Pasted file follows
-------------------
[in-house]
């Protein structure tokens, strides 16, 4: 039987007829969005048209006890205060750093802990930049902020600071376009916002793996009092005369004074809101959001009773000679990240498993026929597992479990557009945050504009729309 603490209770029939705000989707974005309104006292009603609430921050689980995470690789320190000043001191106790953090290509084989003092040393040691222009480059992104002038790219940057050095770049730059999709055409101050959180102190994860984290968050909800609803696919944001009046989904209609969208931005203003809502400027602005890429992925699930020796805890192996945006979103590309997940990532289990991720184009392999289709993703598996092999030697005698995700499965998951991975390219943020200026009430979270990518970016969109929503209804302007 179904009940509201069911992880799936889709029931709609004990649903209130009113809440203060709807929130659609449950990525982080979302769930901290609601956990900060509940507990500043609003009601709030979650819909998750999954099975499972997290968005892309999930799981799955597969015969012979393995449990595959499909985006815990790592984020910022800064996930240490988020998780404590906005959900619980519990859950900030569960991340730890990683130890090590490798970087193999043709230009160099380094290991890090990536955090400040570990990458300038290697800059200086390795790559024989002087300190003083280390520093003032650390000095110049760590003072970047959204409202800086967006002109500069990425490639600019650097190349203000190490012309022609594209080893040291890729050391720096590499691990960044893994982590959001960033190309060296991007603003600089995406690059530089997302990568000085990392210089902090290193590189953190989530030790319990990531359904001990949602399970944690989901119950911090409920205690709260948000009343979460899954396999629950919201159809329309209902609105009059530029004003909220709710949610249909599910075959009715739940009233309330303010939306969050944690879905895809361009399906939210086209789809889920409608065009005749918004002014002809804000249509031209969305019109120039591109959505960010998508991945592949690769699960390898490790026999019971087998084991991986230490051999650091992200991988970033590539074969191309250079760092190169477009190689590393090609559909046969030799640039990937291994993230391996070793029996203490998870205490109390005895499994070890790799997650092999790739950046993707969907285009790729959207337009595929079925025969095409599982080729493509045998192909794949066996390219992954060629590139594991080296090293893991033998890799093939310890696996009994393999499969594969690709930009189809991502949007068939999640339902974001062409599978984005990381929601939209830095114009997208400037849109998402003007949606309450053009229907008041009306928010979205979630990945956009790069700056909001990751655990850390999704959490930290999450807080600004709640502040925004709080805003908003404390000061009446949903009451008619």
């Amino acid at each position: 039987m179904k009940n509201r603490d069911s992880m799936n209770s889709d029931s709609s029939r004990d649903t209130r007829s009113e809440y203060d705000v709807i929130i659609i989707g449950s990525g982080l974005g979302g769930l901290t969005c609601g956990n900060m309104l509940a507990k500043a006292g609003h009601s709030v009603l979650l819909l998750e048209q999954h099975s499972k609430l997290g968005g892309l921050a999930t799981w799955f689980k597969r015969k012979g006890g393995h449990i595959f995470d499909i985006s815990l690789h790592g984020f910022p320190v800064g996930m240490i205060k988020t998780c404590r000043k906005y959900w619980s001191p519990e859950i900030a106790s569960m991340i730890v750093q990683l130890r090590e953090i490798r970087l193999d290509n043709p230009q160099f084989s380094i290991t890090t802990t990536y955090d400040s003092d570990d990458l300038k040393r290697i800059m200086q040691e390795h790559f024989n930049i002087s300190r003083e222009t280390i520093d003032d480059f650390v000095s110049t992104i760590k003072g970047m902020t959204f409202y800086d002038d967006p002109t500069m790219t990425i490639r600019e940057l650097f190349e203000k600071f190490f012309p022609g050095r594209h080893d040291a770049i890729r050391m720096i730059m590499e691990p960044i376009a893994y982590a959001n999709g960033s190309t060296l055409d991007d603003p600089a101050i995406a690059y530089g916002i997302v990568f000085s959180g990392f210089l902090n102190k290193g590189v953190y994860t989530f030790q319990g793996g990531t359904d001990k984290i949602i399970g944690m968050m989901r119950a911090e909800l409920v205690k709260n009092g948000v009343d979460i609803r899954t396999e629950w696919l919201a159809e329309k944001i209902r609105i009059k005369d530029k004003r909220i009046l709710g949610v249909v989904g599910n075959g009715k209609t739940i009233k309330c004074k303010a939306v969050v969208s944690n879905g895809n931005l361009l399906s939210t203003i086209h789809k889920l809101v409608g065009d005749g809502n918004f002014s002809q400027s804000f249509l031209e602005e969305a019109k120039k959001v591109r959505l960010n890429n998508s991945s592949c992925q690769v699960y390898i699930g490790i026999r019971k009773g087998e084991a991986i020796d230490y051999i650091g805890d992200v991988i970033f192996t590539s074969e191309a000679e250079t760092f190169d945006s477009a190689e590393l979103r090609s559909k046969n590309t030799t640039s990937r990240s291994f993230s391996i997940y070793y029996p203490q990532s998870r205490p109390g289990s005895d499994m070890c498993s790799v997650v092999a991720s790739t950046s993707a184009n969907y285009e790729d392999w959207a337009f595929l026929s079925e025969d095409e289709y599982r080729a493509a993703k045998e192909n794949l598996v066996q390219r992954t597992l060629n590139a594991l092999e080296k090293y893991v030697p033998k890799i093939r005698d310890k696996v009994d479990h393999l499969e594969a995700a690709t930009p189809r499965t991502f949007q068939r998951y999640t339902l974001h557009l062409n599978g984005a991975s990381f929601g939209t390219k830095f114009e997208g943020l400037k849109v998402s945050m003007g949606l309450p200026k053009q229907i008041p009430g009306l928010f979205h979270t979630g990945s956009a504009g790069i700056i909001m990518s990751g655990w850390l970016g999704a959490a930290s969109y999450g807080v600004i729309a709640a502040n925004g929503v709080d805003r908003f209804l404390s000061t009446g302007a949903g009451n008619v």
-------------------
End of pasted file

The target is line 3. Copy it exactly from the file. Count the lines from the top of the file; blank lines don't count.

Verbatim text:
């Amino acid at each position: 039987m179904k009940n509201r603490d069911s992880m799936n209770s889709d029931s709609s029939r004990d649903t209130r007829s009113e809440y203060d705000v709807i929130i659609i989707g449950s990525g982080l974005g979302g769930l901290t969005c609601g956990n900060m309104l509940a507990k500043a006292g609003h009601s709030v009603l979650l819909l998750e048209q999954h099975s499972k609430l997290g968005g892309l921050a999930t799981w799955f689980k597969r015969k012979g006890g393995h449990i595959f995470d499909i985006s815990l690789h790592g984020f910022p320190v800064g996930m240490i205060k988020t998780c404590r000043k906005y959900w619980s001191p519990e859950i900030a106790s569960m991340i730890v750093q990683l130890r090590e953090i490798r970087l193999d290509n043709p230009q160099f084989s380094i290991t890090t802990t990536y955090d400040s003092d570990d990458l300038k040393r290697i800059m200086q040691e390795h790559f024989n930049i002087s300190r003083e222009t280390i520093d003032d480059f650390v000095s110049t992104i760590k003072g970047m902020t959204f409202y800086d002038d967006p002109t500069m790219t990425i490639r600019e940057l650097f190349e203000k600071f190490f012309p022609g050095r594209h080893d040291a770049i890729r050391m720096i730059m590499e691990p960044i376009a893994y982590a959001n999709g960033s190309t060296l055409d991007d603003p600089a101050i995406a690059y530089g916002i997302v990568f000085s959180g990392f210089l902090n102190k290193g590189v953190y994860t989530f030790q319990g793996g990531t359904d001990k984290i949602i399970g944690m968050m989901r119950a911090e909800l409920v205690k709260n009092g948000v009343d979460i609803r899954t396999e629950w696919l919201a159809e329309k944001i209902r609105i009059k005369d530029k004003r909220i009046l709710g949610v249909v989904g599910n075959g009715k209609t739940i009233k309330c004074k303010a939306v969050v969208s944690n879905g895809n931005l361009l399906s939210t203003i086209h789809k889920l809101v409608g065009d005749g809502n918004f002014s002809q400027s804000f249509l031209e602005e969305a019109k120039k959001v591109r959505l960010n890429n998508s991945s592949c992925q690769v699960y390898i699930g490790i026999r019971k009773g087998e084991a991986i020796d230490y051999i650091g805890d992200v991988i970033f192996t590539s074969e191309a000679e250079t760092f190169d945006s477009a190689e590393l979103r090609s559909k046969n590309t030799t640039s990937r990240s291994f993230s391996i997940y070793y029996p203490q990532s998870r205490p109390g289990s005895d499994m070890c498993s790799v997650v092999a991720s790739t950046s993707a184009n969907y285009e790729d392999w959207a337009f595929l026929s079925e025969d095409e289709y599982r080729a493509a993703k045998e192909n794949l598996v066996q390219r992954t597992l060629n590139a594991l092999e080296k090293y893991v030697p033998k890799i093939r005698d310890k696996v009994d479990h393999l499969e594969a995700a690709t930009p189809r499965t991502f949007q068939r998951y999640t339902l974001h557009l062409n599978g984005a991975s990381f929601g939209t390219k830095f114009e997208g943020l400037k849109v998402s945050m003007g949606l309450p200026k053009q229907i008041p009430g009306l928010f979205h979270t979630g990945s956009a504009g790069i700056i909001m990518s990751g655990w850390l970016g999704a959490a930290s969109y999450g807080v600004i729309a709640a502040n925004g929503v709080d805003r908003f209804l404390s000061t009446g302007a949903g009451n008619v």